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The Future of Global Health Starts with Health Workers

Ruth Uwibohoye, a health worker, cares for a child at Nyanza Hospital in Nyanza District, Rwanda. Ruth is supported by the IntraHealth International-led and USAID-funded Ingobyi project to reduce preventable infant and maternal deaths, reduce the incidence of malaria, and bring high-quality, integrated health services to more Rwandan mothers, children, and adolescents. Photo by Innocent Ishimwe for IntraHealth International.

Here are five fundamental steps toward bringing health workers back to the center of health systems.

In the global health community, we often focus on results and big numbers. How many people have we reached? How many screenings, tests, treatments? At times, we tend to forget that behind every result, every success, are human beings: health workers and the people they care for.

When you’re sick, what you want is a health professional to take care of you, to approach your care as a human being, not as someone who is only interested in your disease.

Adopting a people-centered approach is critical in the context of the evolving burden of disease. Historically, infectious disease required a single interaction between the health system and the patient; with chronic diseases there must be multiple interactions between the client and the health system, over long periods of time. More than ever, the relationship between the client and the health worker ought to be based on mutual trust.

As such, health workers are the backbone of any health system, and they will be at the core of progress in global health. They are the first point of contact for clients, providing care and support when people need it most. Yet, despite their critical role, health workers are too often undervalued, underpaid, and overworked within incredibly difficult conditions.

For stronger health systems and health workforces, donors must move beyond vertical disease funding.

I fully support the Frontline Health Workers Coalition theme of “Invest in Health Workers” for World Health Worker Week. The World Health Organization estimates that there will be a shortage of 10 million health workers by 2030. Urgent action is needed to address this situation. Donors must move beyond vertical disease funding to allocate funding for long-term health systems and health workforce strengthening.

In my view, there are five fundamental steps countries and their partners in the global health community should take to bring health workers back to the center of health systems:

  1. Supply health workers with the resources they need to provide high-quality care. This includes funding for personnel, equipment, and supplies. It also includes funding for research and innovation to improve health outcomes and strengthen health systems.
  2. Provide new health workers with adequate training to handle the increasing complexity of comorbidities that affect their clients. Practicing health workers need ongoing training to keep them up to date with evolving guidelines. This requires that countries invest in education and training programs, as well as providing health workers with opportunities for career advancement and professional development.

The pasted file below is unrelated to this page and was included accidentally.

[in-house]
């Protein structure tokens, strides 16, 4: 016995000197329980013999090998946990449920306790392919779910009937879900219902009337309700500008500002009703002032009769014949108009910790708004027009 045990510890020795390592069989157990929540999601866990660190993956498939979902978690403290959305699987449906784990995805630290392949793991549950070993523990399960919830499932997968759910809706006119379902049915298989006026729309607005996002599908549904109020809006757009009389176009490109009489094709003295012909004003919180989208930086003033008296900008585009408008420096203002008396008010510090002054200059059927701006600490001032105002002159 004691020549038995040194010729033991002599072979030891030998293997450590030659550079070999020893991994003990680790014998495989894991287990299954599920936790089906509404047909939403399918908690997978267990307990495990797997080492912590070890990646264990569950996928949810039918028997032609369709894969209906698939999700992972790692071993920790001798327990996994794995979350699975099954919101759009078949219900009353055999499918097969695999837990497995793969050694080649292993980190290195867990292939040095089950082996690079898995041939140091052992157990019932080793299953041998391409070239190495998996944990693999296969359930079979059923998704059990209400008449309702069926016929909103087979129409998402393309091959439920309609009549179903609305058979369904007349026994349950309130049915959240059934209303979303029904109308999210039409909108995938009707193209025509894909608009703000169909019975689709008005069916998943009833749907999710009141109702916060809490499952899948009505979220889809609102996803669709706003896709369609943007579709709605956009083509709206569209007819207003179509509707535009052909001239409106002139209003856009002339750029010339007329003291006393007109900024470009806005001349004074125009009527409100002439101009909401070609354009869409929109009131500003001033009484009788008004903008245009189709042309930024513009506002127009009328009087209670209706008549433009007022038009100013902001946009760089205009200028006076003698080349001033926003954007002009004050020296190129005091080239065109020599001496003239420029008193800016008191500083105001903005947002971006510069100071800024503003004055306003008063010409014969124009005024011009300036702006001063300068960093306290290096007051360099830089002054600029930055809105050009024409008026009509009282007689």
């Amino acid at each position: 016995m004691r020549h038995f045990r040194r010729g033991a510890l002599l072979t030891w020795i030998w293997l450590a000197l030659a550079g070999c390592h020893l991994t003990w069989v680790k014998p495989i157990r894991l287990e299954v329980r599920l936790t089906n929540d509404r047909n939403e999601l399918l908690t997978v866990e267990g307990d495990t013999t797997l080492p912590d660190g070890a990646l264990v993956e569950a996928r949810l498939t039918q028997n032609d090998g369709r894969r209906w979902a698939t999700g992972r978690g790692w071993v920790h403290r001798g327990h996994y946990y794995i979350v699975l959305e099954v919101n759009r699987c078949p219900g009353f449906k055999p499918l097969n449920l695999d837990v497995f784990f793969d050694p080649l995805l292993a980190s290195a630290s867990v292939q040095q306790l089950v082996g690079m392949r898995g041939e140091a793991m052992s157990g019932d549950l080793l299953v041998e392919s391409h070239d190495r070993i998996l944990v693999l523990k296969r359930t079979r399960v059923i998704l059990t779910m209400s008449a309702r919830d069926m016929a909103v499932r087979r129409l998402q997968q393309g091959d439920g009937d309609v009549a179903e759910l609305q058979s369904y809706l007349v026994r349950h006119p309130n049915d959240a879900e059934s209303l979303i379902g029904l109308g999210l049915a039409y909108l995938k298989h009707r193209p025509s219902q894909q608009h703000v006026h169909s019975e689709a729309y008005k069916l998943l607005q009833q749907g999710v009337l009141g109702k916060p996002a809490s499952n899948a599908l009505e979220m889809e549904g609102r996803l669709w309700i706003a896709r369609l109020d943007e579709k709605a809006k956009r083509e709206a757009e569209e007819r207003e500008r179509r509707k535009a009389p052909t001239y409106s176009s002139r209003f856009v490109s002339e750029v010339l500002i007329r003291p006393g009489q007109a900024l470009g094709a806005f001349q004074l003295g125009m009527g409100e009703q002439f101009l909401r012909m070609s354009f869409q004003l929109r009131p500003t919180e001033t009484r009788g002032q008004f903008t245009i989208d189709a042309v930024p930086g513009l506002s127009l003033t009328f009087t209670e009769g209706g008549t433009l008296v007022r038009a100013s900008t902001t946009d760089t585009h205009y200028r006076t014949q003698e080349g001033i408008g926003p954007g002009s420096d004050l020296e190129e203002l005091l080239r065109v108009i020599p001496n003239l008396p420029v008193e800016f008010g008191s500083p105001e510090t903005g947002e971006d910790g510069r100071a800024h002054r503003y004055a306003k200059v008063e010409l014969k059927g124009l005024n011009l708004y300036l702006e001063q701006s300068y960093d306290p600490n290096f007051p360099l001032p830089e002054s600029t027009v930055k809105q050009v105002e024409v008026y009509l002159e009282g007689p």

3. Establish safe, decent working conditions for health workers. This includes protection from violence and harassment, adapted biosafety protocols and supplies, and access to decent living conditions with basic commodities, such as water and electricity. It also includes incentives for health workers to stay in their communities and work in underserved areas.
  4. Integrate community health workers into national health systems and pay them fairly. Community health workers are often the only point of contact for people living in remote or underserved areas. By integrating community health workers into national health systems, countries can help ensure that everyone has access to the care and services they need.
  5. Involve frontline health workers—including women, nurses, midwives, and community health workers—in health policymaking. This is the only way to develop health policies that are informed by the needs and experiences of health workers. This includes providing opportunities for health workers to participate in policy development and implementation, as well as ensuring that health workers have access to the resources they need to provide high-quality care.

Health workers are the true heroes of the health systems, yet too often they are invisible. Without adequate investment in health workers, no country will be able to achieve universal health coverage by 2030.

In the COVID-19 era, voices are rising from low- and middle-income countries, asking donors to invest in resilient health systems, rather than in vertical funding.

Let’s trust and support countries that invest in strengthening health systems and up-skilling health workers. Because a resilient and agile health system is one that can adapt to the evolving needs of chronic diseases and future pandemics, and one that can save lives. By investing in health workers, we can help ensure that everyone has access to the care and services they need, regardless of where they live.

This post was originally published on the Frontline Health Workers Coalition blog.